Year: 2013

Cheers to 2013

The last day of 2013 is tomorrow (For those of us in specific regions of the world anyways), and while most people are complaining about how terrible 2013 was, I have to say that 2013 was a wonderful year. Actually, have you noticed that for some people every year was the worst year and the next year will be “their year” only to end up being called the worst year at the end? I don’t get that. But I digress. Despite the many drawbacks of 2013, reliving them will do nothing but create a sour outlook on life. There was a picture on facebook that became the inspiration behind this post. It said to take a jar at the beginning of the year and every time something good happens write it down, put it in the jar and at the end of the year you should have a jar filled with nothing but good memories. I can’t remember everything that happened this year but I have a good enough memory to share a lot of …

UVI Voice

This semester, as part of COM 200 Journalism workshop, I was tasked with designing the University of the Virgin Islands’ school newspaper; The UVI Voice. The class was taught by Stephanie Hanlon, the managing editor of the St. Croix Avis. I began as a reporter, however as the semester went on I then became the Assistant Editor. I had no idea how much work editing was, and even now it is still complicated. I thought I had AP style down, but it is clear that I do not. While it was a long learning process, and a lot of work, I did enjoy the class. I don’t know how or when, but I ended up designing the website for The UVI Voice. I know how to work wordpress well enough and got caught up in designing it. That may be a problem. It was originally someone else’s job but I couldn’t help myself. I love playing with wordpress. Every day I learn something new when I log on. The hardest part of designing the site …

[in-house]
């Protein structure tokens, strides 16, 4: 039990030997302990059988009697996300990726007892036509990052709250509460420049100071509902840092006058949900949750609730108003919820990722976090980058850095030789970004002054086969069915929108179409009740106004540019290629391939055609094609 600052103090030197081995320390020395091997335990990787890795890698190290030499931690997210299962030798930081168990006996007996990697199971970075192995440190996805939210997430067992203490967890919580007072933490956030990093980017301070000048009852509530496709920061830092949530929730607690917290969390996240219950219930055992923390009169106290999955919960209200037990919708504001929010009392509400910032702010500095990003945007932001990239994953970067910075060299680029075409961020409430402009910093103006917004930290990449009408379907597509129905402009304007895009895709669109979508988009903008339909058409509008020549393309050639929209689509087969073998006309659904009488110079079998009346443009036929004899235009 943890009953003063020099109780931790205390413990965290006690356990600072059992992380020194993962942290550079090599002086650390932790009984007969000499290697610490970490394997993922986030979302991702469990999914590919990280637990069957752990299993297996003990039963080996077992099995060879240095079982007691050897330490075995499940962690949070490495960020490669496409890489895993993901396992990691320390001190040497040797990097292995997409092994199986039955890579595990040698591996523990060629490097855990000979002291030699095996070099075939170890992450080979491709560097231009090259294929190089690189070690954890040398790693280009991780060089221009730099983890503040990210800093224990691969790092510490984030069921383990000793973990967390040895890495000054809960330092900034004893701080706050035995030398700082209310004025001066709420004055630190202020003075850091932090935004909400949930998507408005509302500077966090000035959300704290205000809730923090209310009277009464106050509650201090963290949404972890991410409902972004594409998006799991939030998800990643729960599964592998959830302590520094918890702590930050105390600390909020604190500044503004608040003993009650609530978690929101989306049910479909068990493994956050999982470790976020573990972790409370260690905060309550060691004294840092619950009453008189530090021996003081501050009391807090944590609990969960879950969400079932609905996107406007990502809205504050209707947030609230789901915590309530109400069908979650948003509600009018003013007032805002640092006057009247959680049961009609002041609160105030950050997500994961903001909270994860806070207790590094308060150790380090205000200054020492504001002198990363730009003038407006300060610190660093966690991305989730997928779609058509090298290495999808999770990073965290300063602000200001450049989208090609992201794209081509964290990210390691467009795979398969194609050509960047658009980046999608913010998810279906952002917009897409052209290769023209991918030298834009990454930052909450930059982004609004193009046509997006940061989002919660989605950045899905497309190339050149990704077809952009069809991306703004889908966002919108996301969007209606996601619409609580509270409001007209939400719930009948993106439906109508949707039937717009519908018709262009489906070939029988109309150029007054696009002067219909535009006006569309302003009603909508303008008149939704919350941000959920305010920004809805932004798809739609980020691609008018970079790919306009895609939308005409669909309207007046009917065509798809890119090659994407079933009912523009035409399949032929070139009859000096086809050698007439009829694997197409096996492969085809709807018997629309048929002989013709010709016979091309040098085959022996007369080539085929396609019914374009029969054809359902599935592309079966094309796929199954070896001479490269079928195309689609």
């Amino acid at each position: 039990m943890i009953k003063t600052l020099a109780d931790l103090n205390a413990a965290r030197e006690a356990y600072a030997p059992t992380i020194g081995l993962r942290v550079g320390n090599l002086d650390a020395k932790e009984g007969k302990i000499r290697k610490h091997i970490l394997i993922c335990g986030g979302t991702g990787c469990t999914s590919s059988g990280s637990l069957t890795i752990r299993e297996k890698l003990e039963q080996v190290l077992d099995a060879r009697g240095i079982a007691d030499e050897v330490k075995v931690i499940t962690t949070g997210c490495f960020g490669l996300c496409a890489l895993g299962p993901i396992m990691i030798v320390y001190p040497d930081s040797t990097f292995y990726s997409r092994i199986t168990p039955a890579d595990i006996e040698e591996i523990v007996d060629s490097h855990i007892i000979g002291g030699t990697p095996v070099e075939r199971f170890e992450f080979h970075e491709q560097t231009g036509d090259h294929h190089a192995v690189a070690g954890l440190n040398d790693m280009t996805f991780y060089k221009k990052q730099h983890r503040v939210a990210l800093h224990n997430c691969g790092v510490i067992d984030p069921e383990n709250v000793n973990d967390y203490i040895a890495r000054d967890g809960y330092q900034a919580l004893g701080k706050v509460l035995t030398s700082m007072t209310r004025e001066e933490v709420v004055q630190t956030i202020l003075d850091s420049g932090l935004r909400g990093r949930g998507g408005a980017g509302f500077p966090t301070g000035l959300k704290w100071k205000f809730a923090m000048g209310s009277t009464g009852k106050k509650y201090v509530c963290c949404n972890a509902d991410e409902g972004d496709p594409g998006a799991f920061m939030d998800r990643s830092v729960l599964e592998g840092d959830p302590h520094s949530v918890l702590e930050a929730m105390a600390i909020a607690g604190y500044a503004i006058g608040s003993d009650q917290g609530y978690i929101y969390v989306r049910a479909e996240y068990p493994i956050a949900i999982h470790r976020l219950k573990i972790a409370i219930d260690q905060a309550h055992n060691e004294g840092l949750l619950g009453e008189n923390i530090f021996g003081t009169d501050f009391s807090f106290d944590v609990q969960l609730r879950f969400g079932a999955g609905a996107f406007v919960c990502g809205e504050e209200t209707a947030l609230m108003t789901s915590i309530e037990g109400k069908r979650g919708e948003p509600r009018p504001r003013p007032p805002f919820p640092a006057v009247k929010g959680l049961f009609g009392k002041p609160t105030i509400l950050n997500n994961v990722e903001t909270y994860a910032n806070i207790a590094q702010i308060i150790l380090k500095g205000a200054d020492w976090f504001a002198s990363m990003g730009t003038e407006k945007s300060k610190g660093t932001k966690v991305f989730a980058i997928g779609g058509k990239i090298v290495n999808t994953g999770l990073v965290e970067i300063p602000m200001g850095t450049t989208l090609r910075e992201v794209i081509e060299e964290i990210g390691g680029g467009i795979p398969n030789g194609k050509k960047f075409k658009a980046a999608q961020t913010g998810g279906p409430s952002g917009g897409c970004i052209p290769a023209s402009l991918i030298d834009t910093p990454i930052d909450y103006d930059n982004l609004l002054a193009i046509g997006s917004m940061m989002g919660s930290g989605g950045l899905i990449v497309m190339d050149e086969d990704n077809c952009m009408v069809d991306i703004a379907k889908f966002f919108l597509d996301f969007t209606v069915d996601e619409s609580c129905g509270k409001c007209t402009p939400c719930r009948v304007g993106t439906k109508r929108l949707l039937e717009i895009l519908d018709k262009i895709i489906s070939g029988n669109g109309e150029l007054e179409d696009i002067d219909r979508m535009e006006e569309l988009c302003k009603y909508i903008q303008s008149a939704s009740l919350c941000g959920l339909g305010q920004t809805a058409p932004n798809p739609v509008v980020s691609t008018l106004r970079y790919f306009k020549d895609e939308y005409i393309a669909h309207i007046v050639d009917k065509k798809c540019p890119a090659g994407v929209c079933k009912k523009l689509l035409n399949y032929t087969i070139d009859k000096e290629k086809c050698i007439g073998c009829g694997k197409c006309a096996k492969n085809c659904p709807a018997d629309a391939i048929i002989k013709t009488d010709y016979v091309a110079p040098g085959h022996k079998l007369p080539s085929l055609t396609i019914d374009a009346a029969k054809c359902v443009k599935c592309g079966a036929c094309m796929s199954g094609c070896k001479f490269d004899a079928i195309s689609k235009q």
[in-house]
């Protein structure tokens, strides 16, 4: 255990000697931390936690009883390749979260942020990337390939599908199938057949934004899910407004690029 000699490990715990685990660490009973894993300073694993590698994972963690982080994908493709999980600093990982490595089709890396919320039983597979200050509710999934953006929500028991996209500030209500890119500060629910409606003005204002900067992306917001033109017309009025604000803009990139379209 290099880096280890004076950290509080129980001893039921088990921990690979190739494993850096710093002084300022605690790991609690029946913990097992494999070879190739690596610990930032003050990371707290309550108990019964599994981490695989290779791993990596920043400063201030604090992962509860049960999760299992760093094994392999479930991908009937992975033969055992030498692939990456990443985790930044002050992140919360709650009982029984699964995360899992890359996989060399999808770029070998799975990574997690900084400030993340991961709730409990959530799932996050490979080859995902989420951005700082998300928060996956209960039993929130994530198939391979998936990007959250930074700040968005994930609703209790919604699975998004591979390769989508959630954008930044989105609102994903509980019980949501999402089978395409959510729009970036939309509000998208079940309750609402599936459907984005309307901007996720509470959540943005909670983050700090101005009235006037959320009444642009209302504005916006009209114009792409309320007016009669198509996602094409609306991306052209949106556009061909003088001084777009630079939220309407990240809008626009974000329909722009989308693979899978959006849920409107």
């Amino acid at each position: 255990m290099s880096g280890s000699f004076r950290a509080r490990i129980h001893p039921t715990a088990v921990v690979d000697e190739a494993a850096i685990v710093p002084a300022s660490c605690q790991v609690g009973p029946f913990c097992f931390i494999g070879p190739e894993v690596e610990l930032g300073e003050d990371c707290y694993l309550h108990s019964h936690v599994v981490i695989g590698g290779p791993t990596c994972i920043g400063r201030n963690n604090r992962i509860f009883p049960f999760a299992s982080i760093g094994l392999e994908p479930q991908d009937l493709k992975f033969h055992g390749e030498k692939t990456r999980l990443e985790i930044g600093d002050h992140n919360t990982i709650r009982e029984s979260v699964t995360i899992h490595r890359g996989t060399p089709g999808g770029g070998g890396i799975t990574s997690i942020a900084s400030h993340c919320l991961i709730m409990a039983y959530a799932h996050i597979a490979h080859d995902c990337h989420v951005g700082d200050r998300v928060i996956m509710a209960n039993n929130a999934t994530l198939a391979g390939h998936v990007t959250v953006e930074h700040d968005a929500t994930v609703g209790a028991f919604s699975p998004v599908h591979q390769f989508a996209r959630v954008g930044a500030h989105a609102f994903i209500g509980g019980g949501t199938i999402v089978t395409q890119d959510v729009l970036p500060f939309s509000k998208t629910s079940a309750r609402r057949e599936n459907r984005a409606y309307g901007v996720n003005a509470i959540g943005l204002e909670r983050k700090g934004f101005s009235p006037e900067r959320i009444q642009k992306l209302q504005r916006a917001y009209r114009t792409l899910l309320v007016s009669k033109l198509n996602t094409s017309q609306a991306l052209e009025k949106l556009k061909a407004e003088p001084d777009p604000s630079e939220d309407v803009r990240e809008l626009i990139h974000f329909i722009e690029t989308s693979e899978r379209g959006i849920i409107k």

Literacy across UVI

How literacy impacts success and unique challenges facing UVI students MARKIDA SCOTLAND | Published on UVI VOICE on 9/19/13 ST. CROIX – In the Virgin Islands, 90 to 95 percent of the population is literate. However, according to professors at the University of the Virgin Islands, while the students can all read and write, 88 percent have to take remedial English, which often makes graduating in four years unlikely. “I have about five students that are really stellar,” visiting Professor Alexis Walker, said. “My expectations are stringent, so I would say that out of my 60 students, there are about 16 that are below college level. The rest are just average.” According to Dr. Valerie Combie, an English professor at UVI, being literate is more than just being able to read and write. It all comes down to communication and the students are not aware of this. “I don’t think that students understand the importance of communicating clearly and it affects their writing,” she said. Professor Walker believes that a student’s attitude, their teachers and …